Abstract: Vertical industrial policies are a common measure by which governments attempt to encourage entrepreneurial activity, promote innovation, or create national champions. But whereas evidence of their varying success in stimulating the growth of their target sectors continues to accumulate, we know much less about whether these policies influence foreign investment. In this paper we use data from foreign investments in the solar energy industry in European Union countries during the period 2003-2013, and find that policies implemented by governments to stimulate the industry also attract foreign investments. We further argue that firms’ attributes, such as country-of-origin and prior experience, influence their responsiveness to public policies in foreign countries. Overall, this study reveals new insights into the relationship between public policies and foreign investment.

Title: Role of Dynamic Capabilities Between Foreign Ownership and Level of OFDI by Emerging Market Multinationals

Authors

  • Dominic Buccieri, Cleveland State University
  • Jieun Park, Cleveland State University

Abstract: The capability development of emerging market multinational enterprises (EMNEs) started to develop in recent years. Much of the research focuses on EMNEs resource- and asset-seeking motivations for outward foreign direct investment (OFDI) activities. State-owned enterprises (SOEs) utilize these strategic orientations to build up their dynamic capabilities, and to enhance their countries’ global positioning. However minimal research explains the market-seeking orientation of private-owned enterprises (POEs), nor their dynamic capability development needed to conduct OFDI activities. The purpose of this conceptual paper is to explore how, (1) the spillover effects from developed market multinational enterprises (DMNEs) foreign ownership affects POEs’ dynamic capabilities, and (2) examine how these dynamic capabilities affect POEs OFDI activities.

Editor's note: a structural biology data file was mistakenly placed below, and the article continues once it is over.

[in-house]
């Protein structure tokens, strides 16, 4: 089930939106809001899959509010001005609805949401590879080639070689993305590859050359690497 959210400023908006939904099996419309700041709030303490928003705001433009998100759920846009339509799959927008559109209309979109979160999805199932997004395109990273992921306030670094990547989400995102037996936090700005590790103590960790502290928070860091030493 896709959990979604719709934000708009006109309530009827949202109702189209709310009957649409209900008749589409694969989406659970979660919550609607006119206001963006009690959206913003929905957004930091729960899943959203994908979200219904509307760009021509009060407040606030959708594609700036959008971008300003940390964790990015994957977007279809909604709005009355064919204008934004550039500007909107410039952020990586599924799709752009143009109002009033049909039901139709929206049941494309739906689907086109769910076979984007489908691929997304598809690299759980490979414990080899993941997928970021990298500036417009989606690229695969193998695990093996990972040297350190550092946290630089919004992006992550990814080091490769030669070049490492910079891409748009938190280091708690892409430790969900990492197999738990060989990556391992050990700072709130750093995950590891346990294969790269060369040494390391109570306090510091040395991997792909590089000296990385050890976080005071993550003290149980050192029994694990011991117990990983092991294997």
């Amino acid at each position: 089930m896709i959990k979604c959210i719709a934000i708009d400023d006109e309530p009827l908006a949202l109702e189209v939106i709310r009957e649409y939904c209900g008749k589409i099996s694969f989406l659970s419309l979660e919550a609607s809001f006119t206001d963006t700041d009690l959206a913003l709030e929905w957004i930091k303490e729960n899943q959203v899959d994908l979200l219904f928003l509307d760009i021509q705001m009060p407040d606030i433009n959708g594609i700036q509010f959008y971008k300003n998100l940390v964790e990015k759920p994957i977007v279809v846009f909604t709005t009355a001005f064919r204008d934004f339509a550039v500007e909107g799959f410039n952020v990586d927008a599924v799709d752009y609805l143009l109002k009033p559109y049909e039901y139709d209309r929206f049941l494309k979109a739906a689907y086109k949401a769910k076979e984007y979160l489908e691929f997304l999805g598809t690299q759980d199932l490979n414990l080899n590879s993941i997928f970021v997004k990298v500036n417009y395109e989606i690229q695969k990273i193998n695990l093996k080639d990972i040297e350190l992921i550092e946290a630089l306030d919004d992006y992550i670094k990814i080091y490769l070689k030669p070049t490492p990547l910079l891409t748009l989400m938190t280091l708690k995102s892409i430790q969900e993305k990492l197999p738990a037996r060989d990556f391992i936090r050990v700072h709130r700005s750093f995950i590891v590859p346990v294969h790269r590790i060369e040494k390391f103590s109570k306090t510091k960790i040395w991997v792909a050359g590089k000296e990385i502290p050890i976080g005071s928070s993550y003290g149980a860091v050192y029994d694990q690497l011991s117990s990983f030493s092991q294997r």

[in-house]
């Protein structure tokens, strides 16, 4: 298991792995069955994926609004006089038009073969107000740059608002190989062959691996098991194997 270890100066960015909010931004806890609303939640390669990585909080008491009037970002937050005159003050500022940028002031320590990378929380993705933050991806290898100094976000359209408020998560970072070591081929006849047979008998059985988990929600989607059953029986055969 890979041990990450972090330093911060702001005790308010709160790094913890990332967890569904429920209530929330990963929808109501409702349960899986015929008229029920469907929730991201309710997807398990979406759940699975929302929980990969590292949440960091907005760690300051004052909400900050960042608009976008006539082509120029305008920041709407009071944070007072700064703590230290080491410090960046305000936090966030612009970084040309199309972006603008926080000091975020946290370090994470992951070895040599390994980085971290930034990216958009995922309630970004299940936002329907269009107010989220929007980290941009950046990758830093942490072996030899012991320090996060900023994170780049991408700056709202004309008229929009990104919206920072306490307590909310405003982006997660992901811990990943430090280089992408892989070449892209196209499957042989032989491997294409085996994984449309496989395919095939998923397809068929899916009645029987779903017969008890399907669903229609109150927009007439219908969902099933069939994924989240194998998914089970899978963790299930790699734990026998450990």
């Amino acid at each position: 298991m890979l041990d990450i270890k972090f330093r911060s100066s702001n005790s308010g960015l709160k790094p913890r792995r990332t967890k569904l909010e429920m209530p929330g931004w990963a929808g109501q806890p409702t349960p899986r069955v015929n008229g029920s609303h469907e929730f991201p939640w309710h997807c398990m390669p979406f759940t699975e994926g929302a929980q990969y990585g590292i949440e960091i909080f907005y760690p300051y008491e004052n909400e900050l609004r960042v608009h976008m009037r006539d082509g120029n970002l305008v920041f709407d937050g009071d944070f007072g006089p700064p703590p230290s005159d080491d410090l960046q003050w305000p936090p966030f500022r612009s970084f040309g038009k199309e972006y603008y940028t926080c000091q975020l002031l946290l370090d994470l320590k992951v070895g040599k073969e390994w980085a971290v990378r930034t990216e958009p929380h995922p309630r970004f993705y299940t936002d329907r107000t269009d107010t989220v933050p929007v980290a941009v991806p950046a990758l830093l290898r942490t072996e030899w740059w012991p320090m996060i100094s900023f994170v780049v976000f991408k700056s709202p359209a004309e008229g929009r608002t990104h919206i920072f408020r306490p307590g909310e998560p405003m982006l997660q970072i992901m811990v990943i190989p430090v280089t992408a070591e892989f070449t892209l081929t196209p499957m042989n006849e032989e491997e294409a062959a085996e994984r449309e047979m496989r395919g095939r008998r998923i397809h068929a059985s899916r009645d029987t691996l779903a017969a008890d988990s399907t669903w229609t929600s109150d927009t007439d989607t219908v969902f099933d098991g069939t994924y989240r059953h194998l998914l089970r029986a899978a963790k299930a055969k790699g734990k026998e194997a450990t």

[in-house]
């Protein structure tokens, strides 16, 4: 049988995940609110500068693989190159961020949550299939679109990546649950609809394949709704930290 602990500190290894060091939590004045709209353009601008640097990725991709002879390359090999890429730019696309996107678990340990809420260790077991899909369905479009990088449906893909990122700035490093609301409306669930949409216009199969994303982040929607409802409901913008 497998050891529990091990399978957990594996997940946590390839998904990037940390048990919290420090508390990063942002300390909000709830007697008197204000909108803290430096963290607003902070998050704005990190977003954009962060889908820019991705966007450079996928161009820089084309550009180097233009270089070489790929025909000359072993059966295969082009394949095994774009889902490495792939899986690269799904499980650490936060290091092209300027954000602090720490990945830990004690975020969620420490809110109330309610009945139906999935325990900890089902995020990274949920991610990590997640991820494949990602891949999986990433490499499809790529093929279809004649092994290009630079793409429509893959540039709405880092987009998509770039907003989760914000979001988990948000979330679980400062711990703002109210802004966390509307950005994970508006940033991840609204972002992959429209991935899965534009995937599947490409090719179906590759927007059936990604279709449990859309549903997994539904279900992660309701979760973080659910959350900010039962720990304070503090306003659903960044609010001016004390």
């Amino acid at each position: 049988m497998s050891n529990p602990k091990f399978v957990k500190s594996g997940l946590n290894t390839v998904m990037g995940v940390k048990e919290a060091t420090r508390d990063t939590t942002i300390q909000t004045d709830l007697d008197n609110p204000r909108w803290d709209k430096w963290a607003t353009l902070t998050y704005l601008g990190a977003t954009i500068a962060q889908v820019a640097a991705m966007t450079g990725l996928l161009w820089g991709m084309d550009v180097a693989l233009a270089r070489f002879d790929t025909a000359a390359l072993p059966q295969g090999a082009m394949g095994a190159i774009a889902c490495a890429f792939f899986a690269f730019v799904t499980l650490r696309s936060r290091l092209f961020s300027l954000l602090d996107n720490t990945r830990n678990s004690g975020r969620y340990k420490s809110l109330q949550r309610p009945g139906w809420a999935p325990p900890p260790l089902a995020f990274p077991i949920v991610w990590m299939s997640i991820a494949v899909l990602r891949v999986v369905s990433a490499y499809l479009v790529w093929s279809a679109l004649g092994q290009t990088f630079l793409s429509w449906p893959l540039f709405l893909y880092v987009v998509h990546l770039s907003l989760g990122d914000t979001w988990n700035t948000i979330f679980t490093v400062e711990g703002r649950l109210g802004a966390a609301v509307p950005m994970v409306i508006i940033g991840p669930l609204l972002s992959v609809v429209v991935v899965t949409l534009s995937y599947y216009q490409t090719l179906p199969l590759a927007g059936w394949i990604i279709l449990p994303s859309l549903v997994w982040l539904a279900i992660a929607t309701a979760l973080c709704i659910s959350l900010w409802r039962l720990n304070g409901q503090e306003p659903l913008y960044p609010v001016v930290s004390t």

Title: The Halo Effect: Violent Crime and Foreign Direct Investment

Authors

  • Alvaro Cuervo-Cazurra, Northeastern University
  • Miguel Ramos, University of Texas-El Paso
  • Nathan Ashby, University of Texas-El Paso

Abstract: We analyze the impact of domestic violent crime on Foreign Direct Investment (FDI). We build on cognition and decision-making literatures and propose a halo effect, whereby in the face of signals of high levels of violent crime in particular regions within a country, foreign investors draw broad impressions about the level of violence in the country and such views negatively impact investment beyond violent regions. Moreover, we propose three types of halo effects (general, expanded and certified) which reveal reactions to different signals. These ideas extend our understanding of the impact of extreme institutional uncertainty on FDI decisions.
Key words: crime, foreign direct investment, halo effect, international business

All Sessions in Track G...

Sun: 08:00 – 09:15
Session 32: Microfoundations of international strategic management: Opportunism, trust, and bounded reliability
Sun: 09:45 – 11:00
Session 279: Formal theory in strategy - A primer
Sun: 11:15 – 12:30
Session 33: Methodological challenges in publishing international strategy research
Sun: 16:15 – 17:30
Session 209: Institutions and Emerging Markets
Sun: 17:45 – 00:00
Session 315: Global Strategy Business Meeting
Mon: 08:00 – 09:15
Session 126: Entry Mode & Cross-Border Acquisitions
Mon: 11:15 – 12:30
Session 149: Management and Coordination of Multinationals
Mon: 13:45 – 15:00
Session 128: Emerging Markets
Mon: 16:45 – 18:00
Session 151: Networks and Collaborative Arrangements
Tue: 08:00 – 09:15
Session 129: Foreign Direct Investments
Tue: 11:00 – 12:15
Session 127: Institutional Context
Tue: 14:15 – 15:30
Session 266: Offshoring
Tue: 15:45 – 17:00
Session 130: International Diversification
Session 150: Location and Geography
Tue: 17:30 – 18:45
Session 208: Internationalization Strategies and Performance


Strategic Management Society